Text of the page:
We often forget that we’re not alone. It’s easy to do because you spend so much time working by yourself in the studio. But … You don’t have to hold up the weight of a solo exhibition all by yourself.
If you get a little creative, you will find a whole bunch of people who would love to be involved with your show. They would be happy to help you install it, interpret it, and share it with others.
In my former life (a long time ago) I was an art museum curator and educator. This is exactly how we thought about exhibitions in the art museum: holistically.
We never installed the art and only hoped people would come to the museum and understand the work. We spent months discussing—as a team— how we would involve others in the show. How we would help make the art more meaningful to our visitors and, at the same time, increase chance that many more people would see the work.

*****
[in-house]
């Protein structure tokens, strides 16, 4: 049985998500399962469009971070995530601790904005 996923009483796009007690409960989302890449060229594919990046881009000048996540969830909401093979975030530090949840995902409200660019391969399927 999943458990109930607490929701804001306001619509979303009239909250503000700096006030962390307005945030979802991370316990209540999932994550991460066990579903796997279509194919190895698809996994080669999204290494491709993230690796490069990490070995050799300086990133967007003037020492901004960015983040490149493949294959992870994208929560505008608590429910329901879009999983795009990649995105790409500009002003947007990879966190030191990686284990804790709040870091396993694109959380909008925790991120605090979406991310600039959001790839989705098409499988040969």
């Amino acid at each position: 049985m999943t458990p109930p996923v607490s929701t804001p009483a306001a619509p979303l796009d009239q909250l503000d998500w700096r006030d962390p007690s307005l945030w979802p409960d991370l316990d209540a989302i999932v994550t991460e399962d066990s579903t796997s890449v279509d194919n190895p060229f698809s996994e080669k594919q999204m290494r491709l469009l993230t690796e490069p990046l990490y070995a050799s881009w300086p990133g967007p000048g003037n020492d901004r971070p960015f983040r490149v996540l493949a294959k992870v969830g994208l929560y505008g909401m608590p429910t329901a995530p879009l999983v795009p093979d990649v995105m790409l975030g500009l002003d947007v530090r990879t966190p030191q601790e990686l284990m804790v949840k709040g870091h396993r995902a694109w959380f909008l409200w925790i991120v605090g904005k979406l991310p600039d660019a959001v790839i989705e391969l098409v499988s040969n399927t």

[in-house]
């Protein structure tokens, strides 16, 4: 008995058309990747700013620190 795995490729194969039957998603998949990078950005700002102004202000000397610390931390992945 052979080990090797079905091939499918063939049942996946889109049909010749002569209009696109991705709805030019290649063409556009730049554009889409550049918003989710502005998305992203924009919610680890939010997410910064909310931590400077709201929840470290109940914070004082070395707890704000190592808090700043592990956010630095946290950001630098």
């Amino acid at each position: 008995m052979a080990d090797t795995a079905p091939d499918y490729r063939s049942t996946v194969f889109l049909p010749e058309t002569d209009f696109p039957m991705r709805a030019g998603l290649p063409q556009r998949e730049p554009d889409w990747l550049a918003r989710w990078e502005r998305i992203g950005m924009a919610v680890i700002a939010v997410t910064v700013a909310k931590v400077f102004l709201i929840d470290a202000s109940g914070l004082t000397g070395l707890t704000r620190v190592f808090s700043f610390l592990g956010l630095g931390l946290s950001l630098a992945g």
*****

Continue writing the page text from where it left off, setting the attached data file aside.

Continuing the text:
This is where my guest for this episode of the podcast comes in.
Jill Powers is a sculptor and installation artist who creates art related to ecological issues. For her major exhibitions Jill creates public events designed to educate, delight, and challenge visitors and viewers. She also seeks unique collaborations with area businesses, organizations, and experts to help support and promote her artistic themes.
In this episode, she describes the many programs she has organized and how she did it. You’ll hear about how she worked with dancers, scientists, and restaurants to expand the reach of the show beyond the walls and pedestals of the galleries. You’ll see how easy it is to multiply your audience when you take this approach.